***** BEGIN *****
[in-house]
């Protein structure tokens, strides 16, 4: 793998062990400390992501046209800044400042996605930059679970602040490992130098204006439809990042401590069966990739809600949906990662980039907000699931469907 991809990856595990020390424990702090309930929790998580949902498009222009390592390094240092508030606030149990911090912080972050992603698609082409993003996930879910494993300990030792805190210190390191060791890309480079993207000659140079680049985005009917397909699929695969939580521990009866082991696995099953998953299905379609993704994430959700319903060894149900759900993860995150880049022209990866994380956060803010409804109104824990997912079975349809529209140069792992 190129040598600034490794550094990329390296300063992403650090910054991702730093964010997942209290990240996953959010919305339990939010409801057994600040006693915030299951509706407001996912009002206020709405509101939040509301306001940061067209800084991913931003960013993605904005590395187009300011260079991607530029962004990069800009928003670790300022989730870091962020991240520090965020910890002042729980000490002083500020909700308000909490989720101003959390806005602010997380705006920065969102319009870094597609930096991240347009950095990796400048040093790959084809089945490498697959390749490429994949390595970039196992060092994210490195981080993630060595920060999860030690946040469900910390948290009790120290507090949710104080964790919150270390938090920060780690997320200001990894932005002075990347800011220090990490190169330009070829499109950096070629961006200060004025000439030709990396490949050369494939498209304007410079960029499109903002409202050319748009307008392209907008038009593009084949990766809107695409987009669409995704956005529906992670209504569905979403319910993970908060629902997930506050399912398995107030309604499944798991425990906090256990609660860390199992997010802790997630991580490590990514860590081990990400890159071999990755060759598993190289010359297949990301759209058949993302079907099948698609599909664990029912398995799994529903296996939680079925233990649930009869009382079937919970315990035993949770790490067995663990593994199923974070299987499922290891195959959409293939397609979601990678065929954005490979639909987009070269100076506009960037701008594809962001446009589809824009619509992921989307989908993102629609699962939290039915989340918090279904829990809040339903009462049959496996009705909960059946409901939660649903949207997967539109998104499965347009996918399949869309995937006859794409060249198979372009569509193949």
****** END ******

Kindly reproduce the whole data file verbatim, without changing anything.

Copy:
[in-house]
């Protein structure tokens, strides 16, 4: 793998062990400390992501046209800044400042996605930059679970602040490992130098204006439809990042401590069966990739809600949906990662980039907000699931469907 991809990856595990020390424990702090309930929790998580949902498009222009390592390094240092508030606030149990911090912080972050992603698609082409993003996930879910494993300990030792805190210190390191060791890309480079993207000659140079680049985005009917397909699929695969939580521990009866082991696995099953998953299905379609993704994430959700319903060894149900759900993860995150880049022209990866994380956060803010409804109104824990997912079975349809529209140069792992 190129040598600034490794550094990329390296300063992403650090910054991702730093964010997942209290990240996953959010919305339990939010409801057994600040006693915030299951509706407001996912009002206020709405509101939040509301306001940061067209800084991913931003960013993605904005590395187009300011260079991607530029962004990069800009928003670790300022989730870091962020991240520090965020910890002042729980000490002083500020909700308000909490989720101003959390806005602010997380705006920065969102319009870094597609930096991240347009950095990796400048040093790959084809089945490498697959390749490429994949390595970039196992060092994210490195981080993630060595920060999860030690946040469900910390948290009790120290507090949710104080964790919150270390938090920060780690997320200001990894932005002075990347800011220090990490190169330009070829499109950096070629961006200060004025000439030709990396490949050369494939498209304007410079960029499109903002409202050319748009307008392209907008038009593009084949990766809107695409987009669409995704956005529906992670209504569905979403319910993970908060629902997930506050399912398995107030309604499944798991425990906090256990609660860390199992997010802790997630991580490590990514860590081990990400890159071999990755060759598993190289010359297949990301759209058949993302079907099948698609599909664990029912398995799994529903296996939680079925233990649930009869009382079937919970315990035993949770790490067995663990593994199923974070299987499922290891195959959409293939397609979601990678065929954005490979639909987009070269100076506009960037701008594809962001446009589809824009619509992921989307989908993102629609699962939290039915989340918090279904829990809040339903009462049959496996009705909960059946409901939660649903949207997967539109998104499965347009996918399949869309995937006859794409060249198979372009569509193949």